The Center for Education Market Dynamics • October 12, 2023
All CEMD research and analysis centers on the Impact Core, a dataset comprising more than 900 large, influential school districts nationwide. Capturing the curriculum in use across these districts will help us far better understand both the market overall and the picture of underserved students’ access to quality materials.
The districts in the CEMD Impact Core aren’t just any school districts; they are a select subset of 934 districts that collectively account for about 52% of all U.S. students, and an outsized number of the students we most want to impact: students who are Black and Latino; students experiencing poverty; and multilingual students. To get here, CEMD intentionally sampled large, urban districts (including all districts with over 10,000 students, as well as the three biggest districts from each state).
The choices leaders make within these key districts significantly shape the learning experiences of over half of our nation’s students. Due to their size and purchasing power, districts in the Impact Core are also disproportionately influential in the educational market – making their curricular decisions a powerful source of information for understanding national trends.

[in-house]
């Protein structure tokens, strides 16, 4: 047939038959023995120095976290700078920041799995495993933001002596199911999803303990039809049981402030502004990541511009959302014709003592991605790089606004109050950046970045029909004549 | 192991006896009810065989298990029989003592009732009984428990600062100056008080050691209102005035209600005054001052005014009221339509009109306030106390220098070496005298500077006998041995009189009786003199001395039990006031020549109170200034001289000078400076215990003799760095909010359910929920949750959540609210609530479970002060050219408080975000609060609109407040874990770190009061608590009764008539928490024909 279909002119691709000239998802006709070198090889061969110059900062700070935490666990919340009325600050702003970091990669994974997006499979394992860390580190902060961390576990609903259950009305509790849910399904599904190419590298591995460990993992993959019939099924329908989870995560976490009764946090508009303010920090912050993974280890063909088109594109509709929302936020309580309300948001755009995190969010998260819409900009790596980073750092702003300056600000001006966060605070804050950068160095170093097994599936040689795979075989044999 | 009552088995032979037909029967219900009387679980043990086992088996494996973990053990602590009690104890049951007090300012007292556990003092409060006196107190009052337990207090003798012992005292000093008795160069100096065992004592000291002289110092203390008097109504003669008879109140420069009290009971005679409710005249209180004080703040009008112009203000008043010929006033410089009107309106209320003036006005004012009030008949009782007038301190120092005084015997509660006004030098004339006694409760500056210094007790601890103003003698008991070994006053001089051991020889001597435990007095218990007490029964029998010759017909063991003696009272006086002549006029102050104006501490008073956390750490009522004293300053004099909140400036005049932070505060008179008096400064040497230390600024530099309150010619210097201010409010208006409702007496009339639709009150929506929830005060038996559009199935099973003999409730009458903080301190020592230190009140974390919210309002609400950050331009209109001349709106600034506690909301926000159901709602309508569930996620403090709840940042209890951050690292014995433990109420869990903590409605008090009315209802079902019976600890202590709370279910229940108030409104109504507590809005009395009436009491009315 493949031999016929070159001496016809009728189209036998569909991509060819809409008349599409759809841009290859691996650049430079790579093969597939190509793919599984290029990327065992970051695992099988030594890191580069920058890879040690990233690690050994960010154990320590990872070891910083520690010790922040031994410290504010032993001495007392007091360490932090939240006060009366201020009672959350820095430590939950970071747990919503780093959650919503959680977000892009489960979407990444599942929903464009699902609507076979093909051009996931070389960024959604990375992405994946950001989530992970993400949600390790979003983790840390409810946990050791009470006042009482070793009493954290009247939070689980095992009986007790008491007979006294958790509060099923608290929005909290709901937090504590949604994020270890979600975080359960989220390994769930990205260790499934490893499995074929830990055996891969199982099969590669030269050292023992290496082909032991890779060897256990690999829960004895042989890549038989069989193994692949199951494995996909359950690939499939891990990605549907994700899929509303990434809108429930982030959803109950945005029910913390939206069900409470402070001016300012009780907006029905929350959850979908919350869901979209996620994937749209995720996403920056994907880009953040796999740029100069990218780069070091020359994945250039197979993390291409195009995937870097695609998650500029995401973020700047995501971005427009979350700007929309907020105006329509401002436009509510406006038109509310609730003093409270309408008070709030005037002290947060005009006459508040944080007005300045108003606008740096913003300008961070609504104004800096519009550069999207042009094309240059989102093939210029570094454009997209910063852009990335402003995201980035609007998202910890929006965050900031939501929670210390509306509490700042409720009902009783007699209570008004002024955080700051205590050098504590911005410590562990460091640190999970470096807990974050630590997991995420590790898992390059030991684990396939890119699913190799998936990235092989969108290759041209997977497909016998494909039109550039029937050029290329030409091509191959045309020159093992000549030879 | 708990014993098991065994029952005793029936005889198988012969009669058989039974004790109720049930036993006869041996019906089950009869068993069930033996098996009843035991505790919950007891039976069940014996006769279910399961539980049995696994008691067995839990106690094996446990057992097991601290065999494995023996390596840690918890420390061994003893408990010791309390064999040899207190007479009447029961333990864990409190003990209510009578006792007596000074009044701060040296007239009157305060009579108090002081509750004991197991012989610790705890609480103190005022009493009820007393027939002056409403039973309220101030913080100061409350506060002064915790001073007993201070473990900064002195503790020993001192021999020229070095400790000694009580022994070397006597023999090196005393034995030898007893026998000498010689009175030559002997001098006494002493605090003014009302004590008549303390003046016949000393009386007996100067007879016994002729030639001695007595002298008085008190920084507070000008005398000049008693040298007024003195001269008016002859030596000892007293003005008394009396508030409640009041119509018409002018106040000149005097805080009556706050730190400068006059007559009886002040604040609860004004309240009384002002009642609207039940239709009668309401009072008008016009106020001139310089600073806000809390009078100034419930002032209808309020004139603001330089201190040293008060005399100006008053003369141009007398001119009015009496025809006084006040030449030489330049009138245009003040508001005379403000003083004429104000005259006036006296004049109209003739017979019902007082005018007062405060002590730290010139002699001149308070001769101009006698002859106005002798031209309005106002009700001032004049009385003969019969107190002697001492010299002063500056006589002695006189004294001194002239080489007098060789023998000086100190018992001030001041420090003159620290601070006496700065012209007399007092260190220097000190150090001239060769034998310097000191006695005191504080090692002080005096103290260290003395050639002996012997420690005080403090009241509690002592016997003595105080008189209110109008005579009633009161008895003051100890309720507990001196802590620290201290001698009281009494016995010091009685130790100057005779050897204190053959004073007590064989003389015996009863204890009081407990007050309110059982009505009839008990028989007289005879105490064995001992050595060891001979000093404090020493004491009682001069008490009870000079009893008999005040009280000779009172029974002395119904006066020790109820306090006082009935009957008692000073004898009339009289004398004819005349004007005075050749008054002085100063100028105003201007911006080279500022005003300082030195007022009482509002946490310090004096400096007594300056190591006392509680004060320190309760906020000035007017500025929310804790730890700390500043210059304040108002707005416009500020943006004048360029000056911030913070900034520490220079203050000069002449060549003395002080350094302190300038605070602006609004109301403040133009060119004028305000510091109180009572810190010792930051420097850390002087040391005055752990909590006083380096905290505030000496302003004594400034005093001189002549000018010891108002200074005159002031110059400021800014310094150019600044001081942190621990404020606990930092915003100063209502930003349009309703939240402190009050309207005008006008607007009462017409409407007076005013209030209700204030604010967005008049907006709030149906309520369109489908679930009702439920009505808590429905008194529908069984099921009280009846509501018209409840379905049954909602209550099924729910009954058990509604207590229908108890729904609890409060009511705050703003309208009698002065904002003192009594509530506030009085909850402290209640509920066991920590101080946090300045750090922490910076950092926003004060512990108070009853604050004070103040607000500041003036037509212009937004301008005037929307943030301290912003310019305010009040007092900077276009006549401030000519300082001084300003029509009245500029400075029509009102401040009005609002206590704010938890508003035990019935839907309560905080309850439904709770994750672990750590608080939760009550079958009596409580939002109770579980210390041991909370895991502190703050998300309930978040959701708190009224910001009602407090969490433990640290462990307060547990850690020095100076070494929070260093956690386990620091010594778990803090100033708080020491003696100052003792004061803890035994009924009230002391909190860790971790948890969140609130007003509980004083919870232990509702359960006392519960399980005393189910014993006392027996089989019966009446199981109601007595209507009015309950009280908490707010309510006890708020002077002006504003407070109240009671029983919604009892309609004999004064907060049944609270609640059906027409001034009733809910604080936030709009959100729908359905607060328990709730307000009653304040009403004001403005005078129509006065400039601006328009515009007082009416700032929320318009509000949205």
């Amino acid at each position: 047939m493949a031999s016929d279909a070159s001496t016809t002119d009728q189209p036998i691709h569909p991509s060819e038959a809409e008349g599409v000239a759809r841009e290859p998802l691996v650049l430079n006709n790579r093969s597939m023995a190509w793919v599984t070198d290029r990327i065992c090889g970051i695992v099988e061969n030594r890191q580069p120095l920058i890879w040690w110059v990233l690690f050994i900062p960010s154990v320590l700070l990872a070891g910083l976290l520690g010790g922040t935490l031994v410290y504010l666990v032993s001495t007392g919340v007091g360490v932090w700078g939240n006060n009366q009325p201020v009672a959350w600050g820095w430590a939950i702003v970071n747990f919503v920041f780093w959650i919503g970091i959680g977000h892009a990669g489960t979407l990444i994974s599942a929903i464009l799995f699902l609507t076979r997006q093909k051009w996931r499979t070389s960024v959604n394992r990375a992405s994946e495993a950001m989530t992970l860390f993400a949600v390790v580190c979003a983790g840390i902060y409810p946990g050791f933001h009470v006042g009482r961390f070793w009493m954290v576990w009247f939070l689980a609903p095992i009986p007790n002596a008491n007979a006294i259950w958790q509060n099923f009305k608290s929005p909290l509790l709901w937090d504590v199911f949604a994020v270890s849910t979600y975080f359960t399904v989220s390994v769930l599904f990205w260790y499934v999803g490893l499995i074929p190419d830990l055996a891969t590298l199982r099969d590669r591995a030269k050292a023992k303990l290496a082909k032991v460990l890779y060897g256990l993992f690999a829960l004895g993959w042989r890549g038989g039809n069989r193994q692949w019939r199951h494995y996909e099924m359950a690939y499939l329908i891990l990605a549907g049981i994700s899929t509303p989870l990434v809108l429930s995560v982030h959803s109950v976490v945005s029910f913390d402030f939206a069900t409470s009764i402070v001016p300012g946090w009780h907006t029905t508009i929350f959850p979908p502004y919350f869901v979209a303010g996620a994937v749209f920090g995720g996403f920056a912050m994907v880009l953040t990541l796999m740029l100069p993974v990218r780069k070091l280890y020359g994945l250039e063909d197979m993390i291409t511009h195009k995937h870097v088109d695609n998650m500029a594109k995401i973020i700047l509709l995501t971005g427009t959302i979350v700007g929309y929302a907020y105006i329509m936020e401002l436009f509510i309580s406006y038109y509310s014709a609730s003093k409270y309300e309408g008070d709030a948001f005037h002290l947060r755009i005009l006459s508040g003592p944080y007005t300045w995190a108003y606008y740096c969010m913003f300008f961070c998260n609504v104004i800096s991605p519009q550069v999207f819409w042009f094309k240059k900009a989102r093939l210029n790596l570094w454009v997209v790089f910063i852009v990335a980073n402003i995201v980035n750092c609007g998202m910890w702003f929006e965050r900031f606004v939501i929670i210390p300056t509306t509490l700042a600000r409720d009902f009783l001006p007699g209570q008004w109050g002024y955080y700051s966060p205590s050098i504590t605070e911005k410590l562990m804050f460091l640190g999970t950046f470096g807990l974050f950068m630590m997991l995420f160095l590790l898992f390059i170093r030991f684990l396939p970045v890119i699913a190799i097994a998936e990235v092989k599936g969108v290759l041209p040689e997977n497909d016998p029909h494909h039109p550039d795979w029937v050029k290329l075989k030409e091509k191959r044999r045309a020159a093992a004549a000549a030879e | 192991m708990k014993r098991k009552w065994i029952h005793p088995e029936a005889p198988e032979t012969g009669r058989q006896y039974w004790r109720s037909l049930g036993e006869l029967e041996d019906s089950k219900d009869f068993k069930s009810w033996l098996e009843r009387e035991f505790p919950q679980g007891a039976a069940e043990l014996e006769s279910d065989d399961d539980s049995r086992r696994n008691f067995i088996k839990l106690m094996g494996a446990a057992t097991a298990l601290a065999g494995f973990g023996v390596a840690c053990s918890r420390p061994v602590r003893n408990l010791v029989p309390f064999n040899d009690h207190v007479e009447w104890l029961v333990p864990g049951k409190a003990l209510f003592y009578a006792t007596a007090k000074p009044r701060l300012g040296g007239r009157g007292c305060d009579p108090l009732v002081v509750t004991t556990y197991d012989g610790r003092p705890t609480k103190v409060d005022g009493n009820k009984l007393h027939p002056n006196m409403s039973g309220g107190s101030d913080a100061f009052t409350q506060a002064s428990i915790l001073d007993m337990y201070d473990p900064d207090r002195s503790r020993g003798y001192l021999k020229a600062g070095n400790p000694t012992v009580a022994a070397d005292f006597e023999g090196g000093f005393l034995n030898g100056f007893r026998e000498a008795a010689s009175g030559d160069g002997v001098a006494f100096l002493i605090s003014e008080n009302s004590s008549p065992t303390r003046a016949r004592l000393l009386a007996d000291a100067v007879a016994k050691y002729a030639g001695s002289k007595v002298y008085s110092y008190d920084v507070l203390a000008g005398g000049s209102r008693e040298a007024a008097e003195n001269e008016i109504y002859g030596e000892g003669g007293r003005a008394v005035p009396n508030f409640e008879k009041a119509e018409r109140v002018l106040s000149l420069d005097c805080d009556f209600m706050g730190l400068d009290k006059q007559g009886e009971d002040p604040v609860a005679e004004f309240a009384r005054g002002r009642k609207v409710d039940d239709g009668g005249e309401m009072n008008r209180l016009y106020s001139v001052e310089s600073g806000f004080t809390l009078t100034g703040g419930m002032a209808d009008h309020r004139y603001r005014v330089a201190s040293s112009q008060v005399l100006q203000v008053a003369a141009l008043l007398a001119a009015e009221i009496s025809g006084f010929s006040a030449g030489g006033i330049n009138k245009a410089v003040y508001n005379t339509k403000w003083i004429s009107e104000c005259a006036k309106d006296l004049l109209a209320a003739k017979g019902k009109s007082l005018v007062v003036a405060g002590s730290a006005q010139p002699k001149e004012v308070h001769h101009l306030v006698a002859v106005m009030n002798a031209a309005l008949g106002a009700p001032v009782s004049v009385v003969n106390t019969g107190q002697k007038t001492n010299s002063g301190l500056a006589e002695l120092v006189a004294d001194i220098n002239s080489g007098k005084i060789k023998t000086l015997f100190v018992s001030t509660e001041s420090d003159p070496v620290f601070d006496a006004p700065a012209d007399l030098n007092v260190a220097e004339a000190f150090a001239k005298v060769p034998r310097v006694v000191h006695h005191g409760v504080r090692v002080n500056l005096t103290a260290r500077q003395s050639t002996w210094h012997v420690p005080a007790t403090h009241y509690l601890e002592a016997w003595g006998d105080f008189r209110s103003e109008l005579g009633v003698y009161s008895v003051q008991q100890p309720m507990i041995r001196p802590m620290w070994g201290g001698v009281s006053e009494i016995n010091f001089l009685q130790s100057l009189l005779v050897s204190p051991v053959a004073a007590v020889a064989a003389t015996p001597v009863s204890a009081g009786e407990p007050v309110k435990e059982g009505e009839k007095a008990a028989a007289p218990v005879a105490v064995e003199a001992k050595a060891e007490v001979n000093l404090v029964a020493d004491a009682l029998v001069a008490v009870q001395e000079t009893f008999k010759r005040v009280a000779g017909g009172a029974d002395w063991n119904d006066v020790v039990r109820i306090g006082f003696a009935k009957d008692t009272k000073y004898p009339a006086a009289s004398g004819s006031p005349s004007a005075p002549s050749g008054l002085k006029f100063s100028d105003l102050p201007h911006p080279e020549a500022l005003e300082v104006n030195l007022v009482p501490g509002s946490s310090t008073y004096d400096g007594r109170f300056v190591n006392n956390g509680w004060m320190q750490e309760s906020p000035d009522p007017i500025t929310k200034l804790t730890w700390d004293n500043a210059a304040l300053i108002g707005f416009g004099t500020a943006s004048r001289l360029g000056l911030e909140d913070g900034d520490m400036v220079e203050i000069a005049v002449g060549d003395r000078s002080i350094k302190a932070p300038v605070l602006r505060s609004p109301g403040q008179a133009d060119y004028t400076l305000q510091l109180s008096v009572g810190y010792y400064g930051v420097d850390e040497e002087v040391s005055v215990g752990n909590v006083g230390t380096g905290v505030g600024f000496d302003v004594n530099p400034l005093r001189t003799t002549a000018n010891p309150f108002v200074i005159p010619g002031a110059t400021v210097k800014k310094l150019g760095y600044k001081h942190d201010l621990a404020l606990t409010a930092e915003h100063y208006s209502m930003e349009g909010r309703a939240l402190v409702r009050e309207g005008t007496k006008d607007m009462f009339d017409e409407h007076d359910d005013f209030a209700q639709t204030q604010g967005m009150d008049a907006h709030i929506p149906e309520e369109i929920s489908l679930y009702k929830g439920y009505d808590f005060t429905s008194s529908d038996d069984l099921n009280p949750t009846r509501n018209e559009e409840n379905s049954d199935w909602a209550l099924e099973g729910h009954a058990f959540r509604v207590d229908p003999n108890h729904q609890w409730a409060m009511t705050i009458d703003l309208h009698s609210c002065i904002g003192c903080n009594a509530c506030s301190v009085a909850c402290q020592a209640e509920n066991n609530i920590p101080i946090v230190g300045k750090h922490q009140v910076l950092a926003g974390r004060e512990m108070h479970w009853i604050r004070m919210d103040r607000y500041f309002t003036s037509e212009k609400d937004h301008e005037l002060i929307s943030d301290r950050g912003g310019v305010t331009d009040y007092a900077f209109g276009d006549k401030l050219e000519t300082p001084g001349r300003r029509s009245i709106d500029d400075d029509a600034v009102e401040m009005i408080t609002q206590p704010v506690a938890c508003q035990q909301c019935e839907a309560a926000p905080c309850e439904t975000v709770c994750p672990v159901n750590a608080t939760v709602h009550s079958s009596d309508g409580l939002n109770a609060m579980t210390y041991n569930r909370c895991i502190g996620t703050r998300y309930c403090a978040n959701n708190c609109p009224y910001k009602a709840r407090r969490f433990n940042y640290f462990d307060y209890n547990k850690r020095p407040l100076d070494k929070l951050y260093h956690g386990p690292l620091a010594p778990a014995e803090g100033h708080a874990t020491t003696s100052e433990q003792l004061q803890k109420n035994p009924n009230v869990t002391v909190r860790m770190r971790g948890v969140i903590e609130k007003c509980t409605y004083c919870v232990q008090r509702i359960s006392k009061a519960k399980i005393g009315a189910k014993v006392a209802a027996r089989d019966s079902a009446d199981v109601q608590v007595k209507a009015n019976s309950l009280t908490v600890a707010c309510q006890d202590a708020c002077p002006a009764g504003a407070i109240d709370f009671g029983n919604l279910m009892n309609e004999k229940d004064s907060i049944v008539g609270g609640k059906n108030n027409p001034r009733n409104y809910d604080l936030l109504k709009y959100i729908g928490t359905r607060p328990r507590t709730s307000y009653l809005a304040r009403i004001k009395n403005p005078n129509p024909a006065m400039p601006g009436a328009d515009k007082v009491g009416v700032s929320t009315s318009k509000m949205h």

The figures above represent school districts across the country, with student enrollment numbers signified by circles of varying sizes. The map on the left shows all U.S. public school districts, marked in orange. The map on the right shows districts in the Impact Core, overlaid in blue. The overlap of large orange and blue circles signifies how the Impact Core sample is concentrated primarily in districts with high student enrollment, which makes these districts influential players in the education marketplace.
The curricular decisions of districts in the Impact Core exert significant influence on publishers and providers, which can then impact the development and supply of quality curriculum nationwide. Based on our latest data, district curriculum choices point towards an optimistic, albeit emerging, shift towards selecting more high-quality curriculum. This is crucial in a time when two of the largest states – California and Texas – are set to launch the process of adopting new curricular materials after delays due to the pandemic.
Work is underway to expand the CEMD Impact Core dataset in 2023-2024 and collect additional data to represent more underserved students in different regional and district contexts. Our findings call to all education leaders to prioritize quality in curriculum decisions and to continue pushing for improvement in accessible, public information on district curriculum selection.
To learn more about district curriculum selection in the Impact Core, see our latest reports: K-8 Math Curriculum Quality: The State of District-Led Selection and K-8 Math Curriculum Products and Publishers: The State of District-Led Selection, in which we explore the national footprint of high-quality math curriculum, with a focus on historically underserved students, and the change that’s happening in the market for math products and publishers.